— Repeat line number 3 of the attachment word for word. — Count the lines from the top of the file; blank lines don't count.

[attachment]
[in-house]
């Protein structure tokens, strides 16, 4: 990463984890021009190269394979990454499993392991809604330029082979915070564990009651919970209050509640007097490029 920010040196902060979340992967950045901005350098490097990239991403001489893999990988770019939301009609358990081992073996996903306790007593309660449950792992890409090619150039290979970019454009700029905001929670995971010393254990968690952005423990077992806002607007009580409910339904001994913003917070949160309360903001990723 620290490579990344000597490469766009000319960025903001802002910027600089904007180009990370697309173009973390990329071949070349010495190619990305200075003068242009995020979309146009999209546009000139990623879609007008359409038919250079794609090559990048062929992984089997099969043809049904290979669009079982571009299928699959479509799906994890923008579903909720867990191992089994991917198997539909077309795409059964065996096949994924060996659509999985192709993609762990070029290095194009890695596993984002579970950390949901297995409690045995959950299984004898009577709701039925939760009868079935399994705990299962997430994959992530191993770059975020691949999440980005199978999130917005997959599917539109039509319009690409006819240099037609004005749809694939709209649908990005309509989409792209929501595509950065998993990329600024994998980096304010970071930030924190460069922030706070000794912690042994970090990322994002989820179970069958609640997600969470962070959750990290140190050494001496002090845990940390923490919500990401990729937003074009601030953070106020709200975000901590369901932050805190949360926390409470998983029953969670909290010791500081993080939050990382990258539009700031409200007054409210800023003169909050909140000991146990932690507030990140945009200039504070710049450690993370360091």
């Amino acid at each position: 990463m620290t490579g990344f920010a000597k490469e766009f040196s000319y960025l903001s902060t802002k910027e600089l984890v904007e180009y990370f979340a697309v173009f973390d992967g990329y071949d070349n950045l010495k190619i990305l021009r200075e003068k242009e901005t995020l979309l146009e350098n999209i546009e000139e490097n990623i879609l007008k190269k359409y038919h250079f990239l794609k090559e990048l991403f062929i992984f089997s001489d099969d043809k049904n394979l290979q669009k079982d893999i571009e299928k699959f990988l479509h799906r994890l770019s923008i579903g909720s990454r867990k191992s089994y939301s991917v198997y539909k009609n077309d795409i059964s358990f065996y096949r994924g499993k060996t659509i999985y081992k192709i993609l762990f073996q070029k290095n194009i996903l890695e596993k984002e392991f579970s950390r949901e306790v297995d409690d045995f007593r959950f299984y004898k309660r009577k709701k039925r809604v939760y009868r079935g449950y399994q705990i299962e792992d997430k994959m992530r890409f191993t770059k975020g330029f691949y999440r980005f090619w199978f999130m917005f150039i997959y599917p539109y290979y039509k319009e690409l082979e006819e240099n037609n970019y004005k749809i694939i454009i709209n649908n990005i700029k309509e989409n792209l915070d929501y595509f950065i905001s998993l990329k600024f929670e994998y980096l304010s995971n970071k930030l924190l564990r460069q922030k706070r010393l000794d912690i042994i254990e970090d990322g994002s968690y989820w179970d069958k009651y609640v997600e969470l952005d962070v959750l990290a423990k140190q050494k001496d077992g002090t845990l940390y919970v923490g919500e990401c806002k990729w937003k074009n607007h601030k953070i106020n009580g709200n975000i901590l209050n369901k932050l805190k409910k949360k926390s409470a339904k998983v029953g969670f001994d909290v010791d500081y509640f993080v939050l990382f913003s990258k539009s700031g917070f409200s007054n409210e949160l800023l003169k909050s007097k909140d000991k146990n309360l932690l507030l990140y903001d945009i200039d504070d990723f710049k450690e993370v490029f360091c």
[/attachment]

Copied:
């Amino acid at each position: 990463m620290t490579g990344f920010a000597k490469e766009f040196s000319y960025l903001s902060t802002k910027e600089l984890v904007e180009y990370f979340a697309v173009f973390d992967g990329y071949d070349n950045l010495k190619i990305l021009r200075e003068k242009e901005t995020l979309l146009e350098n999209i546009e000139e490097n990623i879609l007008k190269k359409y038919h250079f990239l794609k090559e990048l991403f062929i992984f089997s001489d099969d043809k049904n394979l290979q669009k079982d893999i571009e299928k699959f990988l479509h799906r994890l770019s923008i579903g909720s990454r867990k191992s089994y939301s991917v198997y539909k009609n077309d795409i059964s358990f065996y096949r994924g499993k060996t659509i999985y081992k192709i993609l762990f073996q070029k290095n194009i996903l890695e596993k984002e392991f579970s950390r949901e306790v297995d409690d045995f007593r959950f299984y004898k309660r009577k709701k039925r809604v939760y009868r079935g449950y399994q705990i299962e792992d997430k994959m992530r890409f191993t770059k975020g330029f691949y999440r980005f090619w199978f999130m917005f150039i997959y599917p539109y290979y039509k319009e690409l082979e006819e240099n037609n970019y004005k749809i694939i454009i709209n649908n990005i700029k309509e989409n792209l915070d929501y595509f950065i905001s998993l990329k600024f929670e994998y980096l304010s995971n970071k930030l924190l564990r460069q922030k706070r010393l000794d912690i042994i254990e970090d990322g994002s968690y989820w179970d069958k009651y609640v997600e969470l952005d962070v959750l990290a423990k140190q050494k001496d077992g002090t845990l940390y919970v923490g919500e990401c806002k990729w937003k074009n607007h601030k953070i106020n009580g709200n975000i901590l209050n369901k932050l805190k409910k949360k926390s409470a339904k998983v029953g969670f001994d909290v010791d500081y509640f993080v939050l990382f913003s990258k539009s700031g917070f409200s007054n409210e949160l800023l003169k909050s007097k909140d000991k146990n309360l932690l507030l990140y903001d945009i200039d504070d990723f710049k450690e993370v490029f360091c």